- Associated Press - Wednesday, August 18, 2010

ASHBURN, Va. | A few months after becoming coach of the Washington Redskins, Mike Shanahan gave a speech before the Loudoun County Chamber of Commerce.

After he finished, he started taking questions from the audience.

“I’m not sure how to phrase this properly, but I’ll try,” one woman began. “We know how passionate Dan Snyder is about his team and all the efforts he’s put forth over the years. How would you see yourself balancing yourself as a coach to him as the owner, and allow your team to work separately with you — without interference?”

The room echoed with nervous laughter, then the applause began. It grew louder. Some in the audience cheered.

Shanahan, ever the smooth communicator, made a quick joke and handled the question diplomatically, saying of Snyder: “He’s let me do my job completely.”

“I can’t tell you what’s happened in the past,” the coach added. “But I can tell you now, that we’re going in the right direction.”

Another round of sustained applause.

What a different vibe there is in the nation’s capital. Less than 12 months after the so-called Burgundy Revolution, when fans were urging boycotts, wearing bags on their heads and calling for the overthrow of Snyder and anyone associated with him, the franchise has completely reversed course.

In a way, the rebels got their wish: The owner essentially fired himself, giving contractual control of player matters to a coach who won two Super Bowl titles with the Denver Broncos. Front office executive Vinny Cerrato was sent packing in favor of new general manager Bruce Allen, likable but overwhelmed coach Jim Zorn was dismissed, and all is right again in the minds of the faithful.

And, for that matter, in the minds of the players.

“It’s a whole change of atmosphere here,” center Casey Rabach said. “It’s not just a change of coach. With Bruce Allen coming in, Vinny out, Mr. Snyder being more hands-off and letting these guys do it, I think that’s the biggest change.”

Should the arrangement stay in place, it could bode well for the long-term prospects of a franchise that has won only two playoff games in 11 seasons of Snyder’s ownership, but what does it mean for this year? Can a team that went 4-12 in 2009 compete for the playoffs in the tough NFC East?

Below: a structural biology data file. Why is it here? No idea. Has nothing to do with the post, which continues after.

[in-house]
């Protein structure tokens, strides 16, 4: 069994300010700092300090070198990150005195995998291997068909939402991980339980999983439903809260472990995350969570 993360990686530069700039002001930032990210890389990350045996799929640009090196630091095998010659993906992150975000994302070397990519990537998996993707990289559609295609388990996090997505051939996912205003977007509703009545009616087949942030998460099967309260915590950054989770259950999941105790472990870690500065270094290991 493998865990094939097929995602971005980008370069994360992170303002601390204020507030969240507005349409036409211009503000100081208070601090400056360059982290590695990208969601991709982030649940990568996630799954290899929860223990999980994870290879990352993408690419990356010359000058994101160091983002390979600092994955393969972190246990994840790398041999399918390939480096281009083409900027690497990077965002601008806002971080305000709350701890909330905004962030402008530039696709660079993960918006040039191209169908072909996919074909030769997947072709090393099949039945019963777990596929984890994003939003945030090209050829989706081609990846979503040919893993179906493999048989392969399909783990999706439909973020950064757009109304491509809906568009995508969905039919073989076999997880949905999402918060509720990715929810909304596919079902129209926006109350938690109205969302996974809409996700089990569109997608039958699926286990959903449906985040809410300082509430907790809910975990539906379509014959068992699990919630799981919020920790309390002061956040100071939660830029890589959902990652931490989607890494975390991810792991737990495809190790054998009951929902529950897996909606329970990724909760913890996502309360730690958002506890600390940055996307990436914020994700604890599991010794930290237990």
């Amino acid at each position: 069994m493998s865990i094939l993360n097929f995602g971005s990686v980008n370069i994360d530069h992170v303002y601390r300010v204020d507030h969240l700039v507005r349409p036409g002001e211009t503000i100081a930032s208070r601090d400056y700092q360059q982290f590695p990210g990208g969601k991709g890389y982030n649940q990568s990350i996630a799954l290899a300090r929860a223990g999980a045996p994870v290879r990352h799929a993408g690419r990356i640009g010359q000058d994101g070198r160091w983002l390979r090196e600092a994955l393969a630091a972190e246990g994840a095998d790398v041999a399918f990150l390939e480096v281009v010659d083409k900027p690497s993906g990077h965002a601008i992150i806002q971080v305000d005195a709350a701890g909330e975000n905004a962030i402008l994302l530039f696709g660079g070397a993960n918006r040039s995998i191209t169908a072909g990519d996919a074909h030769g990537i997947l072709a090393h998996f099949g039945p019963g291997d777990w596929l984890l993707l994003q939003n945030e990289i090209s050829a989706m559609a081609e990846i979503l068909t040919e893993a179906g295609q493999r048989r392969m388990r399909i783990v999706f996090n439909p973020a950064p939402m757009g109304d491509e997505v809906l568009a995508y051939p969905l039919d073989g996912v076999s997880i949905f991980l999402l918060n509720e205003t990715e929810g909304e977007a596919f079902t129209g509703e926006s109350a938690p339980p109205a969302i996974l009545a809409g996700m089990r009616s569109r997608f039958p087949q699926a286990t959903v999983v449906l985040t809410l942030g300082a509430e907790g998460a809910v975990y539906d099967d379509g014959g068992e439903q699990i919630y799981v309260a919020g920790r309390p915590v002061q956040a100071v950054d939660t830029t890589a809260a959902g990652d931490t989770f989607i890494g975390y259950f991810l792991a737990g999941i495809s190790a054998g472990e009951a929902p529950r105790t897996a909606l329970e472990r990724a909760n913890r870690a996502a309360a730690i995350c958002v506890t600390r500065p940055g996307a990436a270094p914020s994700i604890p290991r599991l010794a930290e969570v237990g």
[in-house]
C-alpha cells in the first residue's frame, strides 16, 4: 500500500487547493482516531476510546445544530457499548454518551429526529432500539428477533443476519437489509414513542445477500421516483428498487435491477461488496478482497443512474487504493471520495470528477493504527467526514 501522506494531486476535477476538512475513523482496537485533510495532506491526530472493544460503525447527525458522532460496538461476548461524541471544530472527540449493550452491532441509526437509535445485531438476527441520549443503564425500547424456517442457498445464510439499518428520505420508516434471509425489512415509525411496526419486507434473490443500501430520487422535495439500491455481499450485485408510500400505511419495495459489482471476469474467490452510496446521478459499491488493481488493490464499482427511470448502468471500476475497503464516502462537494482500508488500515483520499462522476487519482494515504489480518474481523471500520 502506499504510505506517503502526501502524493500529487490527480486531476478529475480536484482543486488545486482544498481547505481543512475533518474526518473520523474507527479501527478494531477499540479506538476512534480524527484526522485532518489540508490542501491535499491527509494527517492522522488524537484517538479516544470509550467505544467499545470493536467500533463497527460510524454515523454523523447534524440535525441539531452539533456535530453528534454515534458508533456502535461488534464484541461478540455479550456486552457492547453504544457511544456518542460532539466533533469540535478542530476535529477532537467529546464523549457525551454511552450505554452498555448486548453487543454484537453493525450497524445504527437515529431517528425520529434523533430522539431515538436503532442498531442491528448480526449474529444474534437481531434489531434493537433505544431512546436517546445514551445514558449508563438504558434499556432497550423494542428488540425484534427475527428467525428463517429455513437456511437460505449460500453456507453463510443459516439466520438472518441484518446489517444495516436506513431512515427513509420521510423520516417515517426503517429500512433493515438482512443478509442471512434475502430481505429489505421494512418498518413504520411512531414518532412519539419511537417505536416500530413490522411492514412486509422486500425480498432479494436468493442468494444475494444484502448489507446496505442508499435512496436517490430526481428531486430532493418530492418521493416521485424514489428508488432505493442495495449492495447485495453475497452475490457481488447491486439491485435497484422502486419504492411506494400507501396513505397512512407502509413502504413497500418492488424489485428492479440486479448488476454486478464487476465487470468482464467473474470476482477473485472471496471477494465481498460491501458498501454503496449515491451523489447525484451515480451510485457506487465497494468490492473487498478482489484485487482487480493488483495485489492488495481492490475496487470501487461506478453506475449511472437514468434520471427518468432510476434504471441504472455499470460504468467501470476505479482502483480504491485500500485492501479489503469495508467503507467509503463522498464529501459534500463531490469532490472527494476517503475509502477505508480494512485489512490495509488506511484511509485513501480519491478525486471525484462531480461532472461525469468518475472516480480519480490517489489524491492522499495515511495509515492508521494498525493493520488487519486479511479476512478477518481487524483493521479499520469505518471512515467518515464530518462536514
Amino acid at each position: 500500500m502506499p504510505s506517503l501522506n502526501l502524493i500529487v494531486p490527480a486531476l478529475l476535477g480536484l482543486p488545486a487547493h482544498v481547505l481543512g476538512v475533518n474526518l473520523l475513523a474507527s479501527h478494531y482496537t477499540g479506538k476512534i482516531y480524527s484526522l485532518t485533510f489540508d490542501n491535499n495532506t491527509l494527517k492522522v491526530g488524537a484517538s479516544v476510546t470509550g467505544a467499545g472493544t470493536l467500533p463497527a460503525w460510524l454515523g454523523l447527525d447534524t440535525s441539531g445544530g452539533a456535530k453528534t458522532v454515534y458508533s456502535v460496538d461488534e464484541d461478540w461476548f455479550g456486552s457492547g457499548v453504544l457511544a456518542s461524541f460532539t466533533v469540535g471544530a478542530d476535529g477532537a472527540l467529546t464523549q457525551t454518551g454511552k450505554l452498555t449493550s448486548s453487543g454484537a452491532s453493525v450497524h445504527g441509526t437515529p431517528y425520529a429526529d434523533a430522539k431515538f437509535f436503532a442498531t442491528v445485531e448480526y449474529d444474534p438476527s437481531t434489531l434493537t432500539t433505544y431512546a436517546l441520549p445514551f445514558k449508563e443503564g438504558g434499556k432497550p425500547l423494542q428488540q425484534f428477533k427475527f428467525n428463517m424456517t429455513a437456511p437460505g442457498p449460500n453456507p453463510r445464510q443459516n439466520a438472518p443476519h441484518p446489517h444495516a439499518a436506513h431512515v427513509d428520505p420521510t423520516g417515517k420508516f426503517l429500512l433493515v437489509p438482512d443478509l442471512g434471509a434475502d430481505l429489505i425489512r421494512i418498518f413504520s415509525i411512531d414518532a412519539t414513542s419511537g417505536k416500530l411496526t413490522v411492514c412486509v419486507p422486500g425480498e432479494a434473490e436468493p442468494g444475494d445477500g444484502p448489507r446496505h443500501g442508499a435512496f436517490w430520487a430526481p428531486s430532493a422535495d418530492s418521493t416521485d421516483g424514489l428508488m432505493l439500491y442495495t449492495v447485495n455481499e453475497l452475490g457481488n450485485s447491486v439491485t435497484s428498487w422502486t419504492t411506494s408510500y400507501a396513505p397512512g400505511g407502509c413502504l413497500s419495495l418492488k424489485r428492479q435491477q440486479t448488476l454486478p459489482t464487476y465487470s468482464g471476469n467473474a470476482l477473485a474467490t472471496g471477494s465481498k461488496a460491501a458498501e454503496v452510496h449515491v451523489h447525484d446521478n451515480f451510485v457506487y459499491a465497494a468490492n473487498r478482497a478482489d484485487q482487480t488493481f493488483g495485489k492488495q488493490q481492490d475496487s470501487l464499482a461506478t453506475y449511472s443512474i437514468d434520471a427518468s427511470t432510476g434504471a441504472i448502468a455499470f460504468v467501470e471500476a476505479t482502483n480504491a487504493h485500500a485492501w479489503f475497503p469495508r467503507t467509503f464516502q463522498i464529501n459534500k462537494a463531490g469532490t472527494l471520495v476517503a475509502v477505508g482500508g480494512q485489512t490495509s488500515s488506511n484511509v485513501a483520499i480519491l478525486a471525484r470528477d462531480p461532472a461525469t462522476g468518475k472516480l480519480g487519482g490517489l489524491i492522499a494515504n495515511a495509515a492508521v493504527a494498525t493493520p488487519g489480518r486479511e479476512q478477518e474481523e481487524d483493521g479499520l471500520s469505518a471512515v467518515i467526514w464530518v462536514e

First of all, it’s significant to note that the Redskins have made substantial upgrades at four vital positions: coach, general manager, quarterback and left tackle. In addition to Shanahan and Allen, Washington landed six-time Pro Bowl signal-caller Donovan McNabb in a trade with division rival Philadelphia, then chose blind-side protector Trent Williams from Oklahoma with the No. 4 overall pick in the draft.

Those additions alone should be worth several wins — assuming McNabb hasn’t totally lost his touch — but it will take more to make the Redskins contenders. There are question marks on the right side of the offensive line and at receiver, where 38-year-old Joey Galloway’s push for a starting job speaks volumes about the lagging development of the franchise’s young wideouts.

The offense’s strength is the tight end tag-team of Chris Cooley and Fred Davis, who will often share the field in offensive coordinator Kyle Shanahan’s line-up-anybody-at-any-position game plan. Clinton Portis may or may not have anything left as he returns from a scary concussion, but Shanahan lit a fire under him by signing veteran running backs Larry Johnson and Willie Parker.

The defense has also undergone a radical overhaul, with coordinator Jim Haslett installing a 3-4 scheme that promises to pressure the quarterback and produce more takeaways. Its success could hinge on the team’s biggest malcontent, Albert Haynesworth, who skipped offseason workouts because he didn’t want to play in the 3-4 but now has come to embrace it. All is not sweetness and light between Haynesworth and Shanahan after a showdown over a fitness test at training camp, but, as the coach said on the day Haynesworth finally passed the test: “He probably doesn’t like me very much right now, but I’m not here to be liked. I’m here to get him to play.”

Brian Orakpo and Andre Carter each had 11 sacks in a 4-3 defense a year ago, but now they are outside linebackers in a 3-4 and will have their coverage skills tested. The secondary looks stronger now that LaRon Landry is back to his natural strong safety position, and third-year player Kareem Moore has been a pleasant surprise at free safety at camp.

But success has to do as much with attitude as with Xs and Os. Every team with a new coach is always going to praise the new leader’s style, but the Redskins have done a 180 that perhaps could make a few heads spin.

At the chamber of commerce luncheon, the video screen proclaimed “The Future is Here,” a take-off of the old “Future Is Now” slogan from the 1970s. Mike Shanahan doesn’t plan on wasting any time.

So, while there’s no guarantee the Redskins will climb out of last place this season, there’s no confusion over who’s in charge: It’s the coach on the field, not the marketing millionaire in the corner office.

“Everything. Attitude. More discipline. Focus. All that’s changed,” defensive end Phillip Daniels said. “And that’s just by having a guy as your head coach that you really believe in, that’s been there, that’s done it, that really gets the most out of all his guys. Guys really want to play for him.”